By Gordon Shishodia
Can you think of any organization with a truly global presence that is unaware of the value an effective procurement organization can add to its business model? Many organizations have a long way to go in building a value-adding procurement function and, while procurement consultants continue to innovate and implement best-in-class solutions for their clients, only the most backwards of business leaders have their heads in the sand when it comes to procurement. One notable exception to this is…Santa Claus.
We all know his business model: engaging teams of elves for the construction of toys and the distribution of these toys around the world to all the children who have been good throughout the year. Of course, Santa Claus receives no revenue from the children. However, on the supply side, his business model is like any other global organization. So of course, he stands to add considerable value to his business by investing in an efficient procurement function.
A company is only as strong as its employees, so recruitment is a crucial initial category to consider. His procurement team would most likely begin with internal and external analyses: How were the elves recruited? By Santa Claus’s Talent Acquisition team directly or by an external agency? If by an external agency, what was their cost structure? How did this compare to other cost structures in the market? How satisfied with the recruitment process was the human resources organization? How satisfied were the recruited elves?
The answers to these questions would undoubtedly influence the recruitment strategy. But Santa’s procurement team would probably begin by assessing the benefits of several of the models below.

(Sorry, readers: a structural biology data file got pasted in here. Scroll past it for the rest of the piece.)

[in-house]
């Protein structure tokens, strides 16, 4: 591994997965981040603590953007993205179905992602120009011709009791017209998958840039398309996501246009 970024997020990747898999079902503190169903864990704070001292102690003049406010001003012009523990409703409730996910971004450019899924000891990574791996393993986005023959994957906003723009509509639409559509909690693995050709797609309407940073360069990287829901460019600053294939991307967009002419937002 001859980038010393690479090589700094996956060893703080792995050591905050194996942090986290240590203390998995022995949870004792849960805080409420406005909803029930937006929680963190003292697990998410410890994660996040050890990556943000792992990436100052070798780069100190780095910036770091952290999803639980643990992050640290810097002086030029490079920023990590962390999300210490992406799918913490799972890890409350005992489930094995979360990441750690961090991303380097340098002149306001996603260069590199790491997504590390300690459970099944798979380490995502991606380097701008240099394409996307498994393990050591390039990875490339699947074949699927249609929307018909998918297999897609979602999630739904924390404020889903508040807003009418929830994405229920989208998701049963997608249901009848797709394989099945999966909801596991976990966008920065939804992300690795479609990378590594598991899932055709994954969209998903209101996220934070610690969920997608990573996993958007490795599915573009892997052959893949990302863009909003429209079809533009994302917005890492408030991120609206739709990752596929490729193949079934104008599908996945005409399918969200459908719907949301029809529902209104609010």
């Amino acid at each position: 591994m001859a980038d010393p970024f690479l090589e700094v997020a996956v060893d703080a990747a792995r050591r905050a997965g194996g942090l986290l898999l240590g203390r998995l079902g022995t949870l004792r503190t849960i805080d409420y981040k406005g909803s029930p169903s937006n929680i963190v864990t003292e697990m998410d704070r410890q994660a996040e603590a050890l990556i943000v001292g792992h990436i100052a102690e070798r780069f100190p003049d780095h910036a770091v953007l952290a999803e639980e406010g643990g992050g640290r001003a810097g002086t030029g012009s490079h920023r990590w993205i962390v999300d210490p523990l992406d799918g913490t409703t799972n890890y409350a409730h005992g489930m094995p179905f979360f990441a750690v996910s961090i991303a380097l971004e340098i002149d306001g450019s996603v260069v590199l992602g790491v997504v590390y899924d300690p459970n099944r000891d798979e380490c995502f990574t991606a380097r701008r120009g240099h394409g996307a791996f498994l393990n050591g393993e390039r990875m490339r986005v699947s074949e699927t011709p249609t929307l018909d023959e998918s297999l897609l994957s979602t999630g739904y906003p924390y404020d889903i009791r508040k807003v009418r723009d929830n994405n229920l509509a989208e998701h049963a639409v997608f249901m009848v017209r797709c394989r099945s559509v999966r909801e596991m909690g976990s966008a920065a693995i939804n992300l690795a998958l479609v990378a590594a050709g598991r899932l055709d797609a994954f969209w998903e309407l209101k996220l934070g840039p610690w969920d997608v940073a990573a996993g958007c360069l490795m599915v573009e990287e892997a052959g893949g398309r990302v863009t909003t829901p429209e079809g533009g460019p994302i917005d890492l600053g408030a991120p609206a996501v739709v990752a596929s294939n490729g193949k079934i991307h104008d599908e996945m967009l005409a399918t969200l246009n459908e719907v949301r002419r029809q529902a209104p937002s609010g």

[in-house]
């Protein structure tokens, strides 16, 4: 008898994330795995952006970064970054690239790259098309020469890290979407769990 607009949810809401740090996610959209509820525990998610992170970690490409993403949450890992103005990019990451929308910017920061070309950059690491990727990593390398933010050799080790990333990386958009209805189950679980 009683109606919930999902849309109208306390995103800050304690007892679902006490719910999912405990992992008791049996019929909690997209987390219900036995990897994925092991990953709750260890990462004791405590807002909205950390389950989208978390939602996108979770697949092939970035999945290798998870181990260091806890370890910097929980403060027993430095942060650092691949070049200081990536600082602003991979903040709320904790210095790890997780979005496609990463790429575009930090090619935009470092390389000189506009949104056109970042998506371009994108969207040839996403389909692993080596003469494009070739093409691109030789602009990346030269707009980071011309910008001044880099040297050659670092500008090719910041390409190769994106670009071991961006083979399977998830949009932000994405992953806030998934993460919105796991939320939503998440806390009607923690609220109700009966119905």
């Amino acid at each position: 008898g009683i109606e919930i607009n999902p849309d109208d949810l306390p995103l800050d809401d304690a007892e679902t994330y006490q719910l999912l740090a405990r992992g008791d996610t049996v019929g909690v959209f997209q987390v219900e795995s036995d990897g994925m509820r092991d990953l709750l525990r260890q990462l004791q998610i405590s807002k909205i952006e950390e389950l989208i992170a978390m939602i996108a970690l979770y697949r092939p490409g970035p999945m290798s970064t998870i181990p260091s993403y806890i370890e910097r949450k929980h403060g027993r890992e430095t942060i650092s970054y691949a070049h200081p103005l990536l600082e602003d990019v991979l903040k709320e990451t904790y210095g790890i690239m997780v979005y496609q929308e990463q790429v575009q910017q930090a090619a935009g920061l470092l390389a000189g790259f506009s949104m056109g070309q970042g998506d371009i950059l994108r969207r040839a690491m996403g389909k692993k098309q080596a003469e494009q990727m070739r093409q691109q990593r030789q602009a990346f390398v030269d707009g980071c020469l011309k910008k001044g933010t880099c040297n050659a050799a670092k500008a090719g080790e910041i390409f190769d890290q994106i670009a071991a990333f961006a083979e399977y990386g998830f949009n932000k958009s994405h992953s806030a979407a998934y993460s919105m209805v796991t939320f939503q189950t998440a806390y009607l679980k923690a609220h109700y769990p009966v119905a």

Given the seasonal nature of the business, and the added flexibility that temporary employment contracts offer, it may prove beneficial to engage a roster of temporary labor agencies, either by a managed service provider or preferred supplier list. From a demand management perspective, this would ensure that the organization remain as lean as possible, which could be crucial to cost management during those quieter summer months.
Should business requirements point toward a purely permanent work force, Recruitment Process Outsourcing (RPO) might be an option. RPO would mean that the responsibility for talent acquisition is contracted to a third-party agency. While this would alleviate the pressure on the HR team, allowing them to focus on their core function of ensuring employees are well looked after, it would also bring the added benefit of increased flexibility in the event of hiring freezes. Dismissing an entire department is a lot more damaging to a business than simple contract management.
One final option to consider would be off-shoring. It’s well known that North Pole elves receive some of the highest wages in the world. By off-shoring, the savings generated by reduced wages could be re-allocated into toys, delighting even more children around the world—a clear example of how procurement can directly add value to the core business. This strategy would, however, have a knock-on effect to other categories, notably logistics and distribution. Sleigh routes and fuel costs would need to be readjusted to ensure the right toys were collected and delivered at the right locations. This is a reminder for any procurement team that category management must be considered holistically to see optimum returns.
Whatever strategy Santa Claus might implement, it’s important to bear in mind recruitment. How often do we read the tagline, “Our greatest asset is our people”? It’s a cliché because it’s true. As we look toward increasing technological capabilities and demand for more flexible working models, it’s crucial that procurement professionals maintain a clear and agile category strategy aligned with the organization’s people strategy. If not, organizations with less favorable strategies stand to lose out to rival companies.
For the sake of children throughout the world, Santa Claus must act and respond accordingly.
Gordon Shishodia is an Associate Consultant with GEP. He is responsible for driving consulting engagements in the areas of strategic sourcing, market analysis, category strategy, supplier relationship management, and cost management for Fortune 500 clients across Europe. He holds a BA from the University of Oxford.
George E. Krauter
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